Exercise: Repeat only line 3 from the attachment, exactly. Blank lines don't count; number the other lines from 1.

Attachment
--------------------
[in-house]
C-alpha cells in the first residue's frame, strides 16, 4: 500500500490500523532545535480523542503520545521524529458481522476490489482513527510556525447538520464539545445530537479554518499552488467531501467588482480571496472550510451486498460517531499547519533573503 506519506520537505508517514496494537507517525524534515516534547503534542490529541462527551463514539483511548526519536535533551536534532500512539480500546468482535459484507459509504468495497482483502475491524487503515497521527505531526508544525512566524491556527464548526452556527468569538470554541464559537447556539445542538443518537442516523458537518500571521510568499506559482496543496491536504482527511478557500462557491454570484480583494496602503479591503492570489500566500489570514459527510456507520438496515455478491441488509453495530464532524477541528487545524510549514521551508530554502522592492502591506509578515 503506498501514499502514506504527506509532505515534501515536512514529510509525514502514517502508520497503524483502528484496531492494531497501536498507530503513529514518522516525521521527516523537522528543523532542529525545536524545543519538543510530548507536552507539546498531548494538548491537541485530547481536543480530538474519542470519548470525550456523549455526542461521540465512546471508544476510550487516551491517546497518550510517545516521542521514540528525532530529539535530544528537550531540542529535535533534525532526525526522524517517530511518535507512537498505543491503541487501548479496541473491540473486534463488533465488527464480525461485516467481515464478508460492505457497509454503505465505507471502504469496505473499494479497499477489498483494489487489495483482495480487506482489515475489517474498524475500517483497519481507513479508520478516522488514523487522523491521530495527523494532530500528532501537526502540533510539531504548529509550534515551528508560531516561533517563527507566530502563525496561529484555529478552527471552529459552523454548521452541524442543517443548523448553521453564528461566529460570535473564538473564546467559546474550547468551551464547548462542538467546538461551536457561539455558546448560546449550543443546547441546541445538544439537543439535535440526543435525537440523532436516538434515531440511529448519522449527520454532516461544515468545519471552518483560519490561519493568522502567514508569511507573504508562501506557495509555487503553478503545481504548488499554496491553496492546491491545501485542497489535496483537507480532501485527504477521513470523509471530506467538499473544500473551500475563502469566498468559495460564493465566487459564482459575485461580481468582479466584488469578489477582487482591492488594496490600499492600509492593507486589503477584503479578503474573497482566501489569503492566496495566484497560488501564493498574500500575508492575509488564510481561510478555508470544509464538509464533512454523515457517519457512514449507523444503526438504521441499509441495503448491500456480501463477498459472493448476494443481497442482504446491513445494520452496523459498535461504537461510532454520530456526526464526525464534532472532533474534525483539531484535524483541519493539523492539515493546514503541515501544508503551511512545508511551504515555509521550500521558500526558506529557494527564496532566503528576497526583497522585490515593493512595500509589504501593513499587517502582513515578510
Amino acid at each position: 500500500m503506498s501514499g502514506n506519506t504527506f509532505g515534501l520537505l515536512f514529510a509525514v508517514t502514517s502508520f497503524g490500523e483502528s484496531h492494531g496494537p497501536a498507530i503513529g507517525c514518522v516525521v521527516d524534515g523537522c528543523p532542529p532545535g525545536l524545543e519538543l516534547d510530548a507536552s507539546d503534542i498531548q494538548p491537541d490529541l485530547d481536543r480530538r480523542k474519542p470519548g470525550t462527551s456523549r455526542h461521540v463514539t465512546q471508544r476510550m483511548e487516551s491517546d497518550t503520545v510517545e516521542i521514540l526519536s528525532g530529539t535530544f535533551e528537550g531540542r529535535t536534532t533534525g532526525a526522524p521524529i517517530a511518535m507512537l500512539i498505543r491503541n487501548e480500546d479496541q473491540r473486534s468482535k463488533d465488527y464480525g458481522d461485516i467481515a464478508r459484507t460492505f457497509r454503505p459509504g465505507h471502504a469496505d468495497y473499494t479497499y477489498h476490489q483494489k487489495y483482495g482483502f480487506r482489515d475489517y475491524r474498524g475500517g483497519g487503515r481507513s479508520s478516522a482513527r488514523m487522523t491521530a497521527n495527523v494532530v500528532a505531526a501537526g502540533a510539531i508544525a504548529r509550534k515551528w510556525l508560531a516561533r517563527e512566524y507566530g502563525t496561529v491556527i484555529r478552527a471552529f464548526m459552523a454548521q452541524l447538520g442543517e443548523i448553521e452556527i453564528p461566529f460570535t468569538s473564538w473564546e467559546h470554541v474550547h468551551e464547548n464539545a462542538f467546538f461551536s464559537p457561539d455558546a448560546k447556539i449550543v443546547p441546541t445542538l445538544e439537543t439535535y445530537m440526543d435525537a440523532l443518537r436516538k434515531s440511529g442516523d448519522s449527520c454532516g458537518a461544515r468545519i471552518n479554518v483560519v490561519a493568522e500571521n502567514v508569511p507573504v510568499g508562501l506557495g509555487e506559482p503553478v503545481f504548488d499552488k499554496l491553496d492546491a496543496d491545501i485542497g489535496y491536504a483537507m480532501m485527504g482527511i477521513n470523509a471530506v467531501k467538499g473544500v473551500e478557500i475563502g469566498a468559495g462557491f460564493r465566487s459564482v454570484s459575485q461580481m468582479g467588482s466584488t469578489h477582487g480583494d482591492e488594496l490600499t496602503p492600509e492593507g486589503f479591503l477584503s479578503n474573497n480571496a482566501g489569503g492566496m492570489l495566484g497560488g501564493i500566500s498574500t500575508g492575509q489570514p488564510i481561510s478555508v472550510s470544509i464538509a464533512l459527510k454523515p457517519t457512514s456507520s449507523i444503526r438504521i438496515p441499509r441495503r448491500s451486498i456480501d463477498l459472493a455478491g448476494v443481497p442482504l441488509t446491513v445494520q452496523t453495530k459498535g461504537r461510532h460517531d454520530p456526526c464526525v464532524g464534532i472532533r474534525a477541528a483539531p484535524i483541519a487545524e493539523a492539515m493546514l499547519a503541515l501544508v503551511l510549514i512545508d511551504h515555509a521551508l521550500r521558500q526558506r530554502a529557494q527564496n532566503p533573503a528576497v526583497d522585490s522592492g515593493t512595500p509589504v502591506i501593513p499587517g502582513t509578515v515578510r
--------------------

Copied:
Amino acid at each position: 500500500m503506498s501514499g502514506n506519506t504527506f509532505g515534501l520537505l515536512f514529510a509525514v508517514t502514517s502508520f497503524g490500523e483502528s484496531h492494531g496494537p497501536a498507530i503513529g507517525c514518522v516525521v521527516d524534515g523537522c528543523p532542529p532545535g525545536l524545543e519538543l516534547d510530548a507536552s507539546d503534542i498531548q494538548p491537541d490529541l485530547d481536543r480530538r480523542k474519542p470519548g470525550t462527551s456523549r455526542h461521540v463514539t465512546q471508544r476510550m483511548e487516551s491517546d497518550t503520545v510517545e516521542i521514540l526519536s528525532g530529539t535530544f535533551e528537550g531540542r529535535t536534532t533534525g532526525a526522524p521524529i517517530a511518535m507512537l500512539i498505543r491503541n487501548e480500546d479496541q473491540r473486534s468482535k463488533d465488527y464480525g458481522d461485516i467481515a464478508r459484507t460492505f457497509r454503505p459509504g465505507h471502504a469496505d468495497y473499494t479497499y477489498h476490489q483494489k487489495y483482495g482483502f480487506r482489515d475489517y475491524r474498524g475500517g483497519g487503515r481507513s479508520s478516522a482513527r488514523m487522523t491521530a497521527n495527523v494532530v500528532a505531526a501537526g502540533a510539531i508544525a504548529r509550534k515551528w510556525l508560531a516561533r517563527e512566524y507566530g502563525t496561529v491556527i484555529r478552527a471552529f464548526m459552523a454548521q452541524l447538520g442543517e443548523i448553521e452556527i453564528p461566529f460570535t468569538s473564538w473564546e467559546h470554541v474550547h468551551e464547548n464539545a462542538f467546538f461551536s464559537p457561539d455558546a448560546k447556539i449550543v443546547p441546541t445542538l445538544e439537543t439535535y445530537m440526543d435525537a440523532l443518537r436516538k434515531s440511529g442516523d448519522s449527520c454532516g458537518a461544515r468545519i471552518n479554518v483560519v490561519a493568522e500571521n502567514v508569511p507573504v510568499g508562501l506557495g509555487e506559482p503553478v503545481f504548488d499552488k499554496l491553496d492546491a496543496d491545501i485542497g489535496y491536504a483537507m480532501m485527504g482527511i477521513n470523509a471530506v467531501k467538499g473544500v473551500e478557500i475563502g469566498a468559495g462557491f460564493r465566487s459564482v454570484s459575485q461580481m468582479g467588482s466584488t469578489h477582487g480583494d482591492e488594496l490600499t496602503p492600509e492593507g486589503f479591503l477584503s479578503n474573497n480571496a482566501g489569503g492566496m492570489l495566484g497560488g501564493i500566500s498574500t500575508g492575509q489570514p488564510i481561510s478555508v472550510s470544509i464538509a464533512l459527510k454523515p457517519t457512514s456507520s449507523i444503526r438504521i438496515p441499509r441495503r448491500s451486498i456480501d463477498l459472493a455478491g448476494v443481497p442482504l441488509t446491513v445494520q452496523t453495530k459498535g461504537r461510532h460517531d454520530p456526526c464526525v464532524g464534532i472532533r474534525a477541528a483539531p484535524i483541519a487545524e493539523a492539515m493546514l499547519a503541515l501544508v503551511l510549514i512545508d511551504h515555509a521551508l521550500r521558500q526558506r530554502a529557494q527564496n532566503p533573503a528576497v526583497d522585490s522592492g515593493t512595500p509589504v502591506i501593513p499587517g502582513t509578515v515578510r